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“Secrets” is a daily word

The Confession, 1838, Giuseppe Molteni
Background Image: The Confession, 1838, Giuseppe Molteni

This is a challenging poem made even more obscure with her use of legal language, “remits”, “surmise”, “inviolate”. Perhaps she is suggesting that the secrets deep in our heart go to die once they are uttered. Secrets are the opposite of life in that if the “word” gives life (as in the biblical sense), then speaking a secret “word” kills the secret. Communication is life.

The word “Secrets” has an unusual definition. At first reading it seems as if she is talking about how we conceal something from someone else, and while she is exploring this aspect of a secret, the word “secret” is worth investigating a little further. Secret comes to us from the Latin “sēcrētus” which shares a relationship with “sēcrēt” meaning secrete, which basically means “to separate” (OED for sēcernĕre from which sēcrēt is the participial stem and which the English word “secern” is derived from which meant to “separate from the blood). In other words, what Emily is suggesting about “Secrets” is that they cannot exist on their own and once they are separated from the heart, the blood, the body, they die “dumb”.

Thus buried deep within the word “Secrets” is the desire for it to be removed from the body, for it to be secreted and purged from ‘the Human Breast”. “Secrets” are not meant to be “Dungeoned” inside us because left concealed in our hearts they will “Grate” at our hearts they way a guilty prisoner will tear at his prison cell, his bleeding fingers tearing at the stones in his fits of rage and anger, until both he and the cell are left uninhabitable. Furthermore, failing to release the “Secrets” in our hearts is like carrying death inside us. These “Secrets” on their own cannot live in the fresh air of freedom, yet locked away they invite a slow death as they gnaw at us. “Secrets” are truly “dumb” in that they want freedom but paradoxically are killed once let loose. If a secret wants to live it must remain hidden and take the host with it, like an infectious disease.

Emily has also buried legal terms within this poem which suggests she is concerned with how “Secrets” work against the laws of humanity (and perhaps universal truths), but she also expresses the anxiety we all have about revealing our “Secrets” for fear we will be judged. For example, if a person stole from their neighbor because they were hungry, they would not only be ashamed at being judged for their poverty in the eyes of their community, they would also be ashamed to have committed the act of theft, even though it was necessary for them to live. They have broken the law – both human law and God’s law – and so they fear retribution of the judge (legal system) who will prosecute their crimes. Thus the starving person remains silent, yet they now carry with them this “Secret” of having broken the law as well as the shame of their poverty which led to the crime which they want to remain a secret.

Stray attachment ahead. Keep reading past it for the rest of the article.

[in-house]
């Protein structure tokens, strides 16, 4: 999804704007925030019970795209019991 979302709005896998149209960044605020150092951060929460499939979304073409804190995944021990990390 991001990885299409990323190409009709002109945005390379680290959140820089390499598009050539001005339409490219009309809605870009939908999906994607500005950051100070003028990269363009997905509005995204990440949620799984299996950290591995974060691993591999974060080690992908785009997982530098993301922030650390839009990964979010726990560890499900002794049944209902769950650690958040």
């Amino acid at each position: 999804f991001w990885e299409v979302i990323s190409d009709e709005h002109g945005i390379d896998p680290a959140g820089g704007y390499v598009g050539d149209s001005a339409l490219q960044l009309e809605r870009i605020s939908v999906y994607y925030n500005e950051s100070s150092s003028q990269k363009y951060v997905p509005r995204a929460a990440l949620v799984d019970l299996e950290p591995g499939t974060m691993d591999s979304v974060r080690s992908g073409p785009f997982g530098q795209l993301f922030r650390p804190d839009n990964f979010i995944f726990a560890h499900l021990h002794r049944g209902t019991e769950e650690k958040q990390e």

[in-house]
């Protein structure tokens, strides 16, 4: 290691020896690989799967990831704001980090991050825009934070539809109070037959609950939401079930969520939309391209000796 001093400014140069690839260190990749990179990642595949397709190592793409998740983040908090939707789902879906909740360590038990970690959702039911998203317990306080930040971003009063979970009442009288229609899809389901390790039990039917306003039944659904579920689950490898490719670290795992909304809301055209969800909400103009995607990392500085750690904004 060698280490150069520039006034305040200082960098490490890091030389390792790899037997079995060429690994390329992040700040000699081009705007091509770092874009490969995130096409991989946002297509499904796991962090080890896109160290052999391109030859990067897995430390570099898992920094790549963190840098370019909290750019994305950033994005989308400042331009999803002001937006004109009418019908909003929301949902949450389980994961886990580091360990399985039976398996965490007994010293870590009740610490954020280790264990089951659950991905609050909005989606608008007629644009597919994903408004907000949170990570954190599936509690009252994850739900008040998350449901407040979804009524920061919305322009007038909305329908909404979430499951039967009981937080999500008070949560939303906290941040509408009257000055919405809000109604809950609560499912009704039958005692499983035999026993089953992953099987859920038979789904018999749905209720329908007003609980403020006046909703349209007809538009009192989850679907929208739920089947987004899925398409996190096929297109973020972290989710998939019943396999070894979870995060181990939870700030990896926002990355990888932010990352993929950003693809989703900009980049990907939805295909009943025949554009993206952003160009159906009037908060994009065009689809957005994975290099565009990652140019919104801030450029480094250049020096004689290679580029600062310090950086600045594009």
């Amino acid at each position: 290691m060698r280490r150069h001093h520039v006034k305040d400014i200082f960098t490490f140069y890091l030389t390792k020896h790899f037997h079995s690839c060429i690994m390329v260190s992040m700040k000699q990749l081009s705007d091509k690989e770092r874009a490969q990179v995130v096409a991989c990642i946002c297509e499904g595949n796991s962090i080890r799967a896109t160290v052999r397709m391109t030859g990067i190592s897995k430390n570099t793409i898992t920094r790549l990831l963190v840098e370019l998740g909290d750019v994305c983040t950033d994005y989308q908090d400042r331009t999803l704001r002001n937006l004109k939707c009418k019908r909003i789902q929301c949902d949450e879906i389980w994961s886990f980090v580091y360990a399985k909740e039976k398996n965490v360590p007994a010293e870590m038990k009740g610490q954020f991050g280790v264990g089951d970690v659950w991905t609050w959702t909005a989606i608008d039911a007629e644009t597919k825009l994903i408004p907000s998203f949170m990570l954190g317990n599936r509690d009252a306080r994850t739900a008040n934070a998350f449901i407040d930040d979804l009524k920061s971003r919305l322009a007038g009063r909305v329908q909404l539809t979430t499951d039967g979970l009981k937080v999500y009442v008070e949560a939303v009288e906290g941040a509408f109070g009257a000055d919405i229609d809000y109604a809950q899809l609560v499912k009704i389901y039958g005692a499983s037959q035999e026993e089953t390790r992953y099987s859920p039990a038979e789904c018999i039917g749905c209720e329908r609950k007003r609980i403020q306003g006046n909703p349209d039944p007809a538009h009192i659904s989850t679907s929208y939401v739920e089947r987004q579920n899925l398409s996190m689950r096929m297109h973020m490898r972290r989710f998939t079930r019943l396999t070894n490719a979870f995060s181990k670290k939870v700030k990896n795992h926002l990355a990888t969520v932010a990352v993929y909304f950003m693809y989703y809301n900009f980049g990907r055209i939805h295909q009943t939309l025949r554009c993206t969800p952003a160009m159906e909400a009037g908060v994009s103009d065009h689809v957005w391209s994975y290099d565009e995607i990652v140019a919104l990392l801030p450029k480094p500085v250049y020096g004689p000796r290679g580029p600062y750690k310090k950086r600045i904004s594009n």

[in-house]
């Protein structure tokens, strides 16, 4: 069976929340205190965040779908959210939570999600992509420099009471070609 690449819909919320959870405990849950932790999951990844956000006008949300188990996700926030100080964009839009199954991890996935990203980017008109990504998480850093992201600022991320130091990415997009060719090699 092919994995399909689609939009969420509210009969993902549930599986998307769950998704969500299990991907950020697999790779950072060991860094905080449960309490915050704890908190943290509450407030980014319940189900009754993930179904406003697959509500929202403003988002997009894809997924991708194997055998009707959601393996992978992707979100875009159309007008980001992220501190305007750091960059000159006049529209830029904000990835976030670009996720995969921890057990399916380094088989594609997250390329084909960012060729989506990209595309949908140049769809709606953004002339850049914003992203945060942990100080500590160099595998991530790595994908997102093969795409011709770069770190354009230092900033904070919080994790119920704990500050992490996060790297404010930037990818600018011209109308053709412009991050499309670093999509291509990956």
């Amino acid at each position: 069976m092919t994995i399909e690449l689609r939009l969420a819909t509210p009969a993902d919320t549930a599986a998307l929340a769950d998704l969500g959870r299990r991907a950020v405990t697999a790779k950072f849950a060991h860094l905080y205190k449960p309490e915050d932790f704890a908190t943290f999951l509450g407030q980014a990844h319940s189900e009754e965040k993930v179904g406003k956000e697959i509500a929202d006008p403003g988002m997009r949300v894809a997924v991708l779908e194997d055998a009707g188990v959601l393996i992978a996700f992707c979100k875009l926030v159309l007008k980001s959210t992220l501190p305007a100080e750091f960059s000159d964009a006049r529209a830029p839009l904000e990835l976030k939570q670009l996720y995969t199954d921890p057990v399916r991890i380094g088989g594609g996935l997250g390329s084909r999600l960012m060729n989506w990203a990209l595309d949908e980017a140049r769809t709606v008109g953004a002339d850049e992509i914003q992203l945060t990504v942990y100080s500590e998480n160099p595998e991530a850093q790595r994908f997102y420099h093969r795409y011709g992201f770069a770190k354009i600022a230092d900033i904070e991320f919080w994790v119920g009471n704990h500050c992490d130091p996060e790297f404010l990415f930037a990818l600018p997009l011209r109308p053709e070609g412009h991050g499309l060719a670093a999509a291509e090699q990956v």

Emily describes the paradox inside this poem with how “secrets lie”. Though at first it seems as if she is using the word “lie” to describe something that is resting or hidden, she also means that “secrets lie” in that they don’t speak the truth: they “lie”. Yet how can something remain silent (as in keeping a secret) yet also speak (tell a lie)? This is the heart of the issue she is exploring in that in order to keep a secret a person must cover it up, they must lie to throw the judges off their track, which then leads to more “Secrets” and more lying. The person caught in this cycle is thus secreting lies which is like the image of a dying body that is secreting a disease. Yet if the original secret were revealed then the body might be cured of its disease because once the secret is out in the open it immediately dies because it is no longer a secret. True, the secret holder may then be at the mercy of the law – such as the starving person who stole from their neighbor – but there is nothing left to hide since the truth has been revealed.

Thus we can either go to our grave (“Sepulchre”) with our “Secrets” which have consumed us, or we can clear the air and, though our mortal bodies will still die, if we confess our “Secrets” then we will be judged worthy and be granted life (according to Christian theology).